Belfast in Waldo County, Maine — The American Northeast (New England)
Stylish Lodging / Une résidence chic
— The Museum in the Streets —
The Thomas Whittier house was built in 1803 as both a house and tavern. It was long considered the finest inn in eastern Maine, popular for drinking, dining and dancing. Famous for the abundant produce from her gardens, Whittier's wife was known as "Lady Bountiful." At the close of the War of 1812, the Whittier Tavern was the site of a grand ball hosted by the British general whose troops had occupied Belfast. In 1839, the building was purchased by Judge Alfred Johnson as his home. For the next 117 years the house was known to generations of the Johnson family as "The Homestead."
Erected 2004 by The Belfast Historical Society and Museum, Inc., The City of Belfast, and the Belfast Community. (Marker Number 18.)
Topics and series. This historical marker is listed in these topic lists: Landmarks • War of 1812. In addition, it is included in the The Museum in the Streets®: Belfast, Maine series list. A significant historical year for this entry is 1803.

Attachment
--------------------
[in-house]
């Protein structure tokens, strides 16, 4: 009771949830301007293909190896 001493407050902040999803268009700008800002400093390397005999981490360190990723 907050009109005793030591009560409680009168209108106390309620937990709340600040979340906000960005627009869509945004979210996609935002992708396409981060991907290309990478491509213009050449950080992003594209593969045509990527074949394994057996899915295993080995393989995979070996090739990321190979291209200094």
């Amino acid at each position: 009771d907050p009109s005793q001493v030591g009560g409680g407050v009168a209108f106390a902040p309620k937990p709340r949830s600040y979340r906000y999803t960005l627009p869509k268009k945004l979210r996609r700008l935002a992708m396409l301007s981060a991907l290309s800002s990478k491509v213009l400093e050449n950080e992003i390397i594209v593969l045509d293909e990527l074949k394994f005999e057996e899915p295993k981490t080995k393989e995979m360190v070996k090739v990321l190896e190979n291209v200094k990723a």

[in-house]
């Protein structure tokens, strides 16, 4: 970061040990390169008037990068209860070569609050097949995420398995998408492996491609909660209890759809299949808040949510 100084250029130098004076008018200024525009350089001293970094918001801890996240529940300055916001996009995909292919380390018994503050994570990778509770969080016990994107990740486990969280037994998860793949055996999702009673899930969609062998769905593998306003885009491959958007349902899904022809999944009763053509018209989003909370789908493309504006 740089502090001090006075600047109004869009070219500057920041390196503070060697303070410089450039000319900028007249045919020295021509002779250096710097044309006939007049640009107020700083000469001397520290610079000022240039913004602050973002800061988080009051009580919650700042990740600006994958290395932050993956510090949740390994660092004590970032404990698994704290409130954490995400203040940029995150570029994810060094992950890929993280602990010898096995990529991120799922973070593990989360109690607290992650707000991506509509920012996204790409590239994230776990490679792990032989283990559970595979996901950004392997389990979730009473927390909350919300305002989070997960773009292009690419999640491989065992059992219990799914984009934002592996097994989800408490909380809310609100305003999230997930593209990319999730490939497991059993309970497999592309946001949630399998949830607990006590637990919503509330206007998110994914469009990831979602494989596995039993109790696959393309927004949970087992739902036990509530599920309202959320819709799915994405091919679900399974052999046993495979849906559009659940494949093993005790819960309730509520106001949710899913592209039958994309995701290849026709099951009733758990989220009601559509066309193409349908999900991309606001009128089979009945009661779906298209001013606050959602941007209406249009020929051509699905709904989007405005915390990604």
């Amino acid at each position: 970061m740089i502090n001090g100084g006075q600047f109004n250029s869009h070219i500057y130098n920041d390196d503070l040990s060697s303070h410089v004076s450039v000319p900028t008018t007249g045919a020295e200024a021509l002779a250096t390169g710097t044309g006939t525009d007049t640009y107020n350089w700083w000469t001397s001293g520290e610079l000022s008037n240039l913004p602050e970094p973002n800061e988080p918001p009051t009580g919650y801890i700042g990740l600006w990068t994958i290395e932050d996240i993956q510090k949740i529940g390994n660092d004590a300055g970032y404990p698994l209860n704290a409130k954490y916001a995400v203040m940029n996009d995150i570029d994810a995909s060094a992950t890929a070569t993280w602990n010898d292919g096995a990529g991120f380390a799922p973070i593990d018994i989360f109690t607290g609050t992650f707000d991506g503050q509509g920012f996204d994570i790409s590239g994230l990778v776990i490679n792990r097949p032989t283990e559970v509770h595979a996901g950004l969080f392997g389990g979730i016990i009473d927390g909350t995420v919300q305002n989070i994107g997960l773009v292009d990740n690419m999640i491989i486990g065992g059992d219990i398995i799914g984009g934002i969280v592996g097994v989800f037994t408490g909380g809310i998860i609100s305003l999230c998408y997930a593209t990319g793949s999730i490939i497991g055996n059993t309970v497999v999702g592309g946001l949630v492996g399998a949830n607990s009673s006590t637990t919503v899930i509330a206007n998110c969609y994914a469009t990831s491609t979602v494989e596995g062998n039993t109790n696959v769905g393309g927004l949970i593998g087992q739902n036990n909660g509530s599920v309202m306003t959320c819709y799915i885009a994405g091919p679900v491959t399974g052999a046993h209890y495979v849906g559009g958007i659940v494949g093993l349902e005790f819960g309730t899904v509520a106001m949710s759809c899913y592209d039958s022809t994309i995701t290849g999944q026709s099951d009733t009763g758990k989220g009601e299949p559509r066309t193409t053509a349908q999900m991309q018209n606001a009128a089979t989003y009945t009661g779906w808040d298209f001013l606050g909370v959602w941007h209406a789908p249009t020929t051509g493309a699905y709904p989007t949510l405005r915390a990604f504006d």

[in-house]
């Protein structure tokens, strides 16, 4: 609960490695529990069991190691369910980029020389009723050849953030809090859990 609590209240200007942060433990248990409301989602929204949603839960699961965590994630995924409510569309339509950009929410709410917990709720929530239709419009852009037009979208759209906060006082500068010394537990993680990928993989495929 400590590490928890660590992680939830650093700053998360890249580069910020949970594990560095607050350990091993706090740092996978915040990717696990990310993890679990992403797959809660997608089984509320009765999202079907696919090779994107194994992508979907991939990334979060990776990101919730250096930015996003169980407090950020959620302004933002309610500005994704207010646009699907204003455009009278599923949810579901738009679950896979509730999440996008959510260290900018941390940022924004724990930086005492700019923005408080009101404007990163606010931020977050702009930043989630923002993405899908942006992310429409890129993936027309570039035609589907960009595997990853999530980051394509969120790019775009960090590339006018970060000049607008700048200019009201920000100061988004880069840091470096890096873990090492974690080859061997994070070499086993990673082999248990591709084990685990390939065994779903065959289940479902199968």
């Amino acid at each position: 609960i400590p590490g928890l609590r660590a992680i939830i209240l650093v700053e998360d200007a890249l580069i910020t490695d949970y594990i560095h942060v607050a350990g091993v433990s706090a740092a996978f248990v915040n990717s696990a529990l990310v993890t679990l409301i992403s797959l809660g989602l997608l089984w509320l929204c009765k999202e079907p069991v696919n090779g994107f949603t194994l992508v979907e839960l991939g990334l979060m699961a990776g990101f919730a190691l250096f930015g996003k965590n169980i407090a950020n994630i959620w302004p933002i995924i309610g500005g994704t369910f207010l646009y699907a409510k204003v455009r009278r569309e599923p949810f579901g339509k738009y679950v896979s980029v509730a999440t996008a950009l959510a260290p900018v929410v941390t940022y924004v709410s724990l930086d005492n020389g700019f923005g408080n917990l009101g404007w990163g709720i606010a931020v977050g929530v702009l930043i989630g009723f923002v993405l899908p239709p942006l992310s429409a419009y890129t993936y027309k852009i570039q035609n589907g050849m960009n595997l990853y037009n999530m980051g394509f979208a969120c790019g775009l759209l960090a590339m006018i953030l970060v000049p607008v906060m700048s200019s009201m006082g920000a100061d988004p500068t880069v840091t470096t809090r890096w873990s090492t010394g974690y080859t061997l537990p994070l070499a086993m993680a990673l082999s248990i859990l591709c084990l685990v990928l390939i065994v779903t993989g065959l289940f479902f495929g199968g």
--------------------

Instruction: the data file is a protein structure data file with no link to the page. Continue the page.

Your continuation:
Location. 44° 25.638′ N, 69° 0.616′ Touch for map. Marker is in this post office area: Belfast ME 04915, United States of America. Touch for directions.
Other nearby markers. At least 8 other markers are within walking distance of this marker. The First Mayor / Le premier maire (within shouting distance of this marker); The Belfast Historical Society Museum (about 600 feet away, measured in a direct line); The Silver Screen / Le septième art (about 700 feet away); Belfast City Hall / L'Hôtel de Ville de Belfast (about 800 feet away); Main and High / Au carrefour de main et de high (approx. 0.2 miles away); Post Office Square / La place de la poste (approx. 0.2 miles away); Downtown Main Street / La rue principale en centre-ville (approx. 0.2 miles away); Belfast, Maine (approx. 0.2 miles away). Touch for a list and map of all markers in Belfast.
More about this marker. Marker #18 (of 30) in "The Museum in the Streets". The text on the Marker is in English, followed by a French translation.
Credits. This page was last revised on December 2, 2021. It was originally submitted on September 15, 2012, by James True of Newark, New Jersey. This page has been viewed 398 times since then and 6 times this year. Photos: 1, 2, 3, 4, 5. submitted on September 15, 2012, by James True of Newark, New Jersey. • Bill Pfingsten was the editor who published this page.
Editor’s want-list for this marker. Transcription of the French text • Can you help?